December 19, 2012
In Strong Bipartisan Effort To Help Bring Jon Hammar Home, Ros-Lehtinen Leads Letter Signed By 68 Other Members Of Congress Asking Secretary Clinton and Secretary Napolitano To Exhaust All Avenues To Bring Jon Home
Washington, DC – Congresswoman Ileana Ros-Lehtinen (R-FL) is leading an overwhelming bipartisan letter to two Cabinet Secretaries signed by 68 other Members of Congress advocating to bring U.S. Marine Jon Hammar home from a Mexican prison. The letter, directed at Secretary of State Hillary Clinton and Secretary of Homeland Security Janet Napolitano, urges them to exhaust any and all diplomatic means to ensure the well being of this U.S. citizen and Marine veteran.
Said Ros-Lehtinen, “A bipartisan group of my colleagues and I are extremely concerned over the continued incarceration of Jon Hammar in a Mexican jail. Our letter to Secretary Clinton and Secretary Napolitano lets them know that we find this situation unacceptable. The details of Jon’s incarceration that the family has relayed to me are outrageous and appalling. This must be settled now and Jon must be allowed to come home immediately.”
Full text of letter is below:
December 19, 2012
The Honorable Hillary Rodham Clinton The Honorable Janet Napolitano
Secretary of State Secretary Homeland Security
Department of State Department of Homeland Security
Dear Secretary Clinton and Secretary Napolitano:
We, the undersigned Members of Congress, would like to express our concern over the well being of a United States citizen, and Marine combat veteran, Jon M. Hammar, who is unjustly being imprisoned in Centro de Ejecución de Sanciones (CEDES) de Matamoros, Tamaulipas, since his August 13, 2012 arrest. We urge the State Department to use diplomatic means to ensure the well-being of Jon and make every effort, within all applicable rules and regulations, to bring Jon home.
Jon served tours in both Iraq and Afghanistan, was honorably discharged in 2007 and served four more years of inactive reserves subsequent to his discharge. He was diagnosed with Post-Traumatic Stress Disorder (PTSD) – having seen his Marine battalion suffer a large number of casualties in Fallujah and elsewhere – and voluntarily checked himself into a PTSD inpatient facility in August of 2011, graduating from the program in May of this year. Shortly after graduation, Jon and a fellow Marine from the inpatient program purchased an RV and planned a surfing trip from Florida to Costa Rica to help them cope with the stress of PTSD.
Along with his surf boards, Jon brought with him one of his most prized possessions – his great-grandfather’s old-fashioned Sears & Roebuck .410 bore shotgun. This is the smallest of the traditional shotgun sizes, used for small game hunting. Jon took all the precautions he believed necessary and honestly sought to fully abide by all laws and regulations regarding transporting his shotgun across the border, including Jon asking the United States Customs and Border Protection (CBP) agents for the proper procedures to do so. The CBP agents informed him that he could take his shotgun into Mexico as long as he registered it with the Mexican authorities.
We are extremely concerned over the role Customs and Border Protection has played in this situation. This is not the first time the role of CBP has come into question following the arrest of an American citizen in Mexico. Earlier this year, Jabin Bogan – who was driving a truck containing ammunition – stated that a CBP agent told him to make a U-turn in Mexico, and upon his return through the border, he was arrested on the accusation of smuggling ammunition. While the CBP insists it was not one of their agents who gave Mr. Bogan the bad directions, there can be no disputing its role in the Hammar incident. We would like to know how this could have happened, and why the CBP agents at the border gave Jon what was obviously wrong information.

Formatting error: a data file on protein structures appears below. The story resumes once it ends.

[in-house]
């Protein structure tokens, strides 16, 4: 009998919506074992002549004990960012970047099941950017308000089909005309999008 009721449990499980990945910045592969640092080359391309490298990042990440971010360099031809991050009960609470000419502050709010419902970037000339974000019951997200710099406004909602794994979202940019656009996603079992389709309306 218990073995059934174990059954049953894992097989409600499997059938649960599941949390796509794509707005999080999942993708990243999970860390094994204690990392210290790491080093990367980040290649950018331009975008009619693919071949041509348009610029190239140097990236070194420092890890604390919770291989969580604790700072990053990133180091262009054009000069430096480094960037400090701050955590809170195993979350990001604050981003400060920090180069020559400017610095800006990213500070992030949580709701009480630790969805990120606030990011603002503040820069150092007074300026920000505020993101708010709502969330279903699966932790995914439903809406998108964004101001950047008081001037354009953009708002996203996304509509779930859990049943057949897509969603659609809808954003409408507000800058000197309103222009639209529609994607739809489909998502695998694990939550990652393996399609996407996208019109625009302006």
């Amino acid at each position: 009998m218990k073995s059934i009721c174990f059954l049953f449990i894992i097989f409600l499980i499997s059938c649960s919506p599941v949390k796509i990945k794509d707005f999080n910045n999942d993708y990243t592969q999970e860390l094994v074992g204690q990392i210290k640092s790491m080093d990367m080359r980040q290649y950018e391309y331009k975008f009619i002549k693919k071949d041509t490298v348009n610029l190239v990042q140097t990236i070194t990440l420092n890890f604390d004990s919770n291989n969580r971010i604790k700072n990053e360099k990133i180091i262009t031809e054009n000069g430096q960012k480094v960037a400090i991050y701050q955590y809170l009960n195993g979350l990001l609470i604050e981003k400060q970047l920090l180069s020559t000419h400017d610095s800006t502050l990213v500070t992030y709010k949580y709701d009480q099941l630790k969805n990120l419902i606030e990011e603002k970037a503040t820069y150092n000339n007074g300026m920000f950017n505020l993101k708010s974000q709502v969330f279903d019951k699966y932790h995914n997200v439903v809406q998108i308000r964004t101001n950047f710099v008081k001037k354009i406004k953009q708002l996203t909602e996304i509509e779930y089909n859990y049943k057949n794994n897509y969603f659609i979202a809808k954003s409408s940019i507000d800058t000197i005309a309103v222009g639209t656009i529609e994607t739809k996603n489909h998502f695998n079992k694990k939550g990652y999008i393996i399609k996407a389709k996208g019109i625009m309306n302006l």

Jon and his friend trusted that the CBP agents were giving him the correct information, so they crossed into Mexico and attempted to register the shotgun legally. He was arrested immediately while trying to declare the shotgun. Jon was told he was being charged with possession of an assault rifle which is restricted for military use and was taken to CEDES de Matamoros. While there, Jon was initially placed in the general population where he was beaten by the other inmates. His parents immediately began receiving extortion calls from these inmates. They were told that Jon would be killed unless the extortion money was paid. The inmates even forced Jon to speak to his parents on the phone and tell them to pay the money or he would be killed.
Jon’s parents contacted the U.S. consulate officials, who arranged for Jon to be removed from the general population. However, he was then isolated in a room where he was shackled to his bed and the wall, in a clear violation of his fundamental human right. This lasted for months, though we have been assured by the State Department that Jon is no longer being chained to his bed or the wall.
This situation is unacceptable. Though the State Department has provided updates on Jon’s well-being, it has not provided details on what our government is doing to get him released from prison. We urge the State Department to continue to press the Mexican authorities for a speedy resolution to this extremely unfortunate situation.
This case is of the utmost importance, and we would like these matters resolved as quickly as possible so that Jon can return home to be with his family before Christmas. Jon put his life on the line for our country, and the United States government has a responsibility to him and his family to do everything within its power to bring him home.